During the State Bar of Texas’ annual meeting in Austin this week, Bracewell partner W. Stephen Benesh was sworn in as president-elect of the organization.
The Austin-based business litigator, who has spent his entire 36-year legal career with Bracewell, answered some questions from The Lawbook about what he hopes to accomplish during his tenure that will run from June 2024 until June 2025.
Q: What inspired you to seek a leadership role in the State Bar of Texas?
A: I decided that it was the right time to put to good use the knowledge and experience I have gained over my many years of service to the legal profession. Over the course of my legal career, it has been my honor and pleasure to serve our profession in many capacities at the local and statewide level. These roles have given me a breadth of knowledge, experience and network of relationships that will enable me to lead our profession effectively and efficiently.
Q: Have you learned any lessons from prior presidents of the state bar? If so, what are they and how will they inform your turn as the organization’s leader?
A: I am president-elect today because of the encouragement and mentorship of 2004-05 State Bar President Kelly Frels, who has been my law partner for many years. Kelly taught me the importance of giving back a “tithe” of time and talents to the legal profession that has given so much to us, and he exemplified how to lead and serve with diligence, integrity and humility, which I hope to emulate.
Q: What do you hope to accomplish during your tenure?
A: Among other things, I would like to 1) facilitate the standardization of electronic filing across all counties in Texas; 2) create a docket assistance program within the Texas Lawyers Assistance Program, a pool of volunteer lawyers who can temporarily step into the breach in an attorney’s practice when they have to step away to get the assistance they need; and 3) revamp the state bar’s website to make it easier to access and use, including the addition of a searchable online database of common questions and answers about the bar that is accessible from the website’s home page.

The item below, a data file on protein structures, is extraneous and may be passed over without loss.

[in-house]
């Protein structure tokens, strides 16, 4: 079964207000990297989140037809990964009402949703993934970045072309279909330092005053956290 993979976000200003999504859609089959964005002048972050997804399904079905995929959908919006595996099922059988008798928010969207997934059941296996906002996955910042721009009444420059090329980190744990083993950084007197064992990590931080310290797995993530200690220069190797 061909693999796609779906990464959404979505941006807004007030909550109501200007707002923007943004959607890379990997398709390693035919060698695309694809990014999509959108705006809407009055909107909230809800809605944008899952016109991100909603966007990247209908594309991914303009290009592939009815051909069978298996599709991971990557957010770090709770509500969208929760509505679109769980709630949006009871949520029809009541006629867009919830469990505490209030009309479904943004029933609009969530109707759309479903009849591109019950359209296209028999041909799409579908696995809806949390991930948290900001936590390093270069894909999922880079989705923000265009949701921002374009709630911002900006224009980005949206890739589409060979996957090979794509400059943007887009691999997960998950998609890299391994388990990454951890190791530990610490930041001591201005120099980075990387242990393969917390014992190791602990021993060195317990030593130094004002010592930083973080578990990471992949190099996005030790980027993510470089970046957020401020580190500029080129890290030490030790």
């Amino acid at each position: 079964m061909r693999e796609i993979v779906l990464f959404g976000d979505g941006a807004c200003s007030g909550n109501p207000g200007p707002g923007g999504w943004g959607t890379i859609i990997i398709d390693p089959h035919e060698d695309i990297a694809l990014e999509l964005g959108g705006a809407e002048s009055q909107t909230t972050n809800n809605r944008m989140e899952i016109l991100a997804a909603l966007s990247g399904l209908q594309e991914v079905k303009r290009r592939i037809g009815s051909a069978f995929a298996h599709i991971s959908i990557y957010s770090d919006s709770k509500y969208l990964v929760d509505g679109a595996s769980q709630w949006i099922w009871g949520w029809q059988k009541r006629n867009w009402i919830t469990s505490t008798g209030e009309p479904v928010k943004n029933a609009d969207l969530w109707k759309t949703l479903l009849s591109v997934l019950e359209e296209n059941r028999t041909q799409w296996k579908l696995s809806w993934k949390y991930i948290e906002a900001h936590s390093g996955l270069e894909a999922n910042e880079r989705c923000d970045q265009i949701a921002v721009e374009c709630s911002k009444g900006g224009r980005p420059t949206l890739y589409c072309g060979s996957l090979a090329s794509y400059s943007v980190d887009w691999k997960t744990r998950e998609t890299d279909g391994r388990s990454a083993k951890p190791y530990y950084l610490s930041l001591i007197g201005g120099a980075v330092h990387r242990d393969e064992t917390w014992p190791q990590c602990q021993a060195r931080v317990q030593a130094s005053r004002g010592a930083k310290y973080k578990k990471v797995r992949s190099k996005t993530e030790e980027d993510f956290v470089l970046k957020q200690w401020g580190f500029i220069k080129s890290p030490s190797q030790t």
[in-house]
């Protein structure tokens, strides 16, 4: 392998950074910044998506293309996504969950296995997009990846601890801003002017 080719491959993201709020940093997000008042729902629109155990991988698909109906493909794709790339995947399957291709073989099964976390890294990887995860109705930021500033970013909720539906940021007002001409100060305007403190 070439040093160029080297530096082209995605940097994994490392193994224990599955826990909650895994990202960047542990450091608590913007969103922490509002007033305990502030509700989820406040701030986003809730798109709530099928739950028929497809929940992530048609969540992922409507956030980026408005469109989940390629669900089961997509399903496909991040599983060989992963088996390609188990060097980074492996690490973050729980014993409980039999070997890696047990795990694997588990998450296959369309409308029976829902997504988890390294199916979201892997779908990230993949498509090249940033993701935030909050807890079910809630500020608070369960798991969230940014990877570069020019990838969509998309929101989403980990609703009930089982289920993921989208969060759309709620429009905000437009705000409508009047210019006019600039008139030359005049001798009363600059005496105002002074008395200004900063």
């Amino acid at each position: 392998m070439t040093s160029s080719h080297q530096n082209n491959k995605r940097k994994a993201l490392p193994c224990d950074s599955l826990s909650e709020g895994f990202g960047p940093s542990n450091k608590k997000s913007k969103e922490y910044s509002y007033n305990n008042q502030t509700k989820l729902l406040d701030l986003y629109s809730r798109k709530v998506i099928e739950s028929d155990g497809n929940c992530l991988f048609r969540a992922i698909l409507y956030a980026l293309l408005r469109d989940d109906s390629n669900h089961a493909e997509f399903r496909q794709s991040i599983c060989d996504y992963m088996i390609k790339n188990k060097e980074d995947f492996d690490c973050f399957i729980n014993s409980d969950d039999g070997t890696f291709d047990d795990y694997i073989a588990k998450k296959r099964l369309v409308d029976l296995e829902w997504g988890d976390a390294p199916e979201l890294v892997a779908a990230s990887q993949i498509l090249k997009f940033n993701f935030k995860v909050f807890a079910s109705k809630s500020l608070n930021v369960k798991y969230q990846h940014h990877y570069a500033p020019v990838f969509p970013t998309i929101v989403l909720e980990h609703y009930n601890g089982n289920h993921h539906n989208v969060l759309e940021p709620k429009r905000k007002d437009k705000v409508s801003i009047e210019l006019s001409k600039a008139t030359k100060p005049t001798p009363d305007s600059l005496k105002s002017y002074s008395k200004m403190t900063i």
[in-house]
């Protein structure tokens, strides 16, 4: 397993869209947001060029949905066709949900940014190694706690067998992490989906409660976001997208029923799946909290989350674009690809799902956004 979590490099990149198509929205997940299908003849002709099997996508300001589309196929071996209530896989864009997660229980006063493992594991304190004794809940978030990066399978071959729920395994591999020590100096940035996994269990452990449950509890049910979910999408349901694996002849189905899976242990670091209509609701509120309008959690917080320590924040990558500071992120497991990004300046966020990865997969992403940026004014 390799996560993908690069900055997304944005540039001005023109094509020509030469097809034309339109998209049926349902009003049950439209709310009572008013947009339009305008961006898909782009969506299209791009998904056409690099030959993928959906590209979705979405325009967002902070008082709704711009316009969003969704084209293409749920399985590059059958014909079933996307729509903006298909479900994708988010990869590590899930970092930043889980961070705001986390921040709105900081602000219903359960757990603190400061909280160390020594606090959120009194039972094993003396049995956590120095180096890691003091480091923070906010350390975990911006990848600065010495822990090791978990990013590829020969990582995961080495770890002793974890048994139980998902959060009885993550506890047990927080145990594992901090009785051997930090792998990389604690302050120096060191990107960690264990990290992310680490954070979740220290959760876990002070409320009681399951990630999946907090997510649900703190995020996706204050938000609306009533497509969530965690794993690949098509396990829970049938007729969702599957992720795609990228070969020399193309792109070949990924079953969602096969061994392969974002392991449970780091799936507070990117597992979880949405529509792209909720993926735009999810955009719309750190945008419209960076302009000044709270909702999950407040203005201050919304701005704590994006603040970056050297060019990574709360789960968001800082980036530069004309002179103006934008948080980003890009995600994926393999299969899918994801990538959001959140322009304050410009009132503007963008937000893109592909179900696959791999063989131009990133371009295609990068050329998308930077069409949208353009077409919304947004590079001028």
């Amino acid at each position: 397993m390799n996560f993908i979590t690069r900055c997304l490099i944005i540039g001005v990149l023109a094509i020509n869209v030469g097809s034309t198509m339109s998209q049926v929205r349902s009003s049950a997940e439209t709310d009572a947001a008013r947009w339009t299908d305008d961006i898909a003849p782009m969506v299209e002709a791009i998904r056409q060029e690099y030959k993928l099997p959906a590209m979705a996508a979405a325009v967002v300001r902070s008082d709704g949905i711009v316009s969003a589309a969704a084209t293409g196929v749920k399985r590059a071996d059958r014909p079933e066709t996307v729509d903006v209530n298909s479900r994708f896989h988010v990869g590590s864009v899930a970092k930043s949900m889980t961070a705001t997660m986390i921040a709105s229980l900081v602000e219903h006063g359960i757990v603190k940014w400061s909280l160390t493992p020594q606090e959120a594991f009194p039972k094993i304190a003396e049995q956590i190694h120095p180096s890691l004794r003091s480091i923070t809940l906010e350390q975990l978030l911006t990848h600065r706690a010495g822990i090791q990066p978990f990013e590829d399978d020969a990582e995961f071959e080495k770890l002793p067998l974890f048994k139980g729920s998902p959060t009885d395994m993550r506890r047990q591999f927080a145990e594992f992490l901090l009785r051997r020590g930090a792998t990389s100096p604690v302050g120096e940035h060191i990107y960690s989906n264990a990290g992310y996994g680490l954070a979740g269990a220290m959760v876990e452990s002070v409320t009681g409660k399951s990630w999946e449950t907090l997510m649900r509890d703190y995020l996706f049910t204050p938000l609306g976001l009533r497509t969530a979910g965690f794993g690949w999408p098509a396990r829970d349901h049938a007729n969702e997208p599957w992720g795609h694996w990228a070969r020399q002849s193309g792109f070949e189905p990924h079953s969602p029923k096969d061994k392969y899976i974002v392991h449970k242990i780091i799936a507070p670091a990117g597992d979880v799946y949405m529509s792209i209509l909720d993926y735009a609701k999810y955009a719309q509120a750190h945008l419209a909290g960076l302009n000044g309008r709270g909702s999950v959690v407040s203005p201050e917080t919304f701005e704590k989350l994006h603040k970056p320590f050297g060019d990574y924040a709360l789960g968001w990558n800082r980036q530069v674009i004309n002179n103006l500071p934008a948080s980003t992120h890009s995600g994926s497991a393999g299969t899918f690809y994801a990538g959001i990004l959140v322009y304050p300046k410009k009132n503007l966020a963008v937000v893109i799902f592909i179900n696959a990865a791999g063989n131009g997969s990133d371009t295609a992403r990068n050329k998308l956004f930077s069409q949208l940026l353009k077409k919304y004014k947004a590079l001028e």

Q: What should other lawyers in Texas know about you and your approach to your work?
A: I am a collaborative leader who solicits, listens and considers diverse viewpoints in devising answers and solutions. I believe in building consensus and helping those I lead to grow and excel. I am a diligent, detail-oriented, hard-working leader, and I value those same traits among those with whom I work and serve. But I also believe in having fun while working. Labor without levity can be drudgery.
Q: What are some of the biggest challenges facing the legal profession in Texas right now and in the short term?
A: I am a big believer in the importance of our legal profession maintaining its right to self-regulate. I also believe that mental health and substance abuse continue to be significant issues in our profession. Finally, we must continue to face the challenge of ensuring that all Texans, regardless of income, have access to justice.
Q: Do you see ways the state bar can alleviate those challenges? Or do you see any solutions?
A: Yes, I do. With regard to self-regulation, I believe that we must be more proactive in communicating to lawyers why self-governance matters. With regard to mental health and substance abuse, we must continue to support and expand the incredible work of the Texas Lawyers Assistance Program and ensure the funding of its wellness and acute care programs. With regard to access to justice, we must proactively promote and foster a culture within our profession of pro bono service to the millions of low-income Texans who need legal assistance and remove barriers to the rendition of pro bono services.
Q: Is there anything else you’d like our readers to know about you?
A: One of my top priorities as state bar president will be to endeavor to help all Texas lawyers — regardless of who they are, what they do or where they live — better understand that the state bar is their bar, relevant and beneficial to their legal practices. One key to doing that is ensuring that the state bar and its committees and sections represent a cross-section of our profession.